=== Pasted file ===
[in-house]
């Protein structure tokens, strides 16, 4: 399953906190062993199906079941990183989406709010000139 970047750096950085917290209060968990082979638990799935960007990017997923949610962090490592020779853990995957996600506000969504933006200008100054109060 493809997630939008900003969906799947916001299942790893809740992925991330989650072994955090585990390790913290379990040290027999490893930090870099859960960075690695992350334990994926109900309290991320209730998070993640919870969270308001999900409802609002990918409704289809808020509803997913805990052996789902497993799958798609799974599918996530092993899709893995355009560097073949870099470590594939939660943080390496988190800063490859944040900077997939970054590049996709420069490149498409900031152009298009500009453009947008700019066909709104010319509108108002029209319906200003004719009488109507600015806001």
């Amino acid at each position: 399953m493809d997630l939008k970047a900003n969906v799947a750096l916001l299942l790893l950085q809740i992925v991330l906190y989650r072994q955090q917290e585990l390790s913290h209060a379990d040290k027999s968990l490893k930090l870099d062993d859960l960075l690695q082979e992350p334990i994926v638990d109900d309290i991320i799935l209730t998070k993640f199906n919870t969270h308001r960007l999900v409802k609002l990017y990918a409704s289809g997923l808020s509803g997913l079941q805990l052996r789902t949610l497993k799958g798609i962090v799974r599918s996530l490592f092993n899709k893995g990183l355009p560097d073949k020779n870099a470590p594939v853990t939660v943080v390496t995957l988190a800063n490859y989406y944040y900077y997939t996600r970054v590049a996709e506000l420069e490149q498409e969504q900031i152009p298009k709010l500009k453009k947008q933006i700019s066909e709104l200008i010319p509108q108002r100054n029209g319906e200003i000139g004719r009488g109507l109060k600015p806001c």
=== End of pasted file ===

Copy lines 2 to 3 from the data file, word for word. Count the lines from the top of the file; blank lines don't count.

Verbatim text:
């Protein structure tokens, strides 16, 4: 399953906190062993199906079941990183989406709010000139 970047750096950085917290209060968990082979638990799935960007990017997923949610962090490592020779853990995957996600506000969504933006200008100054109060 493809997630939008900003969906799947916001299942790893809740992925991330989650072994955090585990390790913290379990040290027999490893930090870099859960960075690695992350334990994926109900309290991320209730998070993640919870969270308001999900409802609002990918409704289809808020509803997913805990052996789902497993799958798609799974599918996530092993899709893995355009560097073949870099470590594939939660943080390496988190800063490859944040900077997939970054590049996709420069490149498409900031152009298009500009453009947008700019066909709104010319509108108002029209319906200003004719009488109507600015806001």
């Amino acid at each position: 399953m493809d997630l939008k970047a900003n969906v799947a750096l916001l299942l790893l950085q809740i992925v991330l906190y989650r072994q955090q917290e585990l390790s913290h209060a379990d040290k027999s968990l490893k930090l870099d062993d859960l960075l690695q082979e992350p334990i994926v638990d109900d309290i991320i799935l209730t998070k993640f199906n919870t969270h308001r960007l999900v409802k609002l990017y990918a409704s289809g997923l808020s509803g997913l079941q805990l052996r789902t949610l497993k799958g798609i962090v799974r599918s996530l490592f092993n899709k893995g990183l355009p560097d073949k020779n870099a470590p594939v853990t939660v943080v390496t995957l988190a800063n490859y989406y944040y900077y997939t996600r970054v590049a996709e506000l420069e490149q498409e969504q900031i152009p298009k709010l500009k453009k947008q933006i700019s066909e709104l200008i010319p509108q108002r100054n029209g319906e200003i000139g004719r009488g109507l109060k600015p806001c």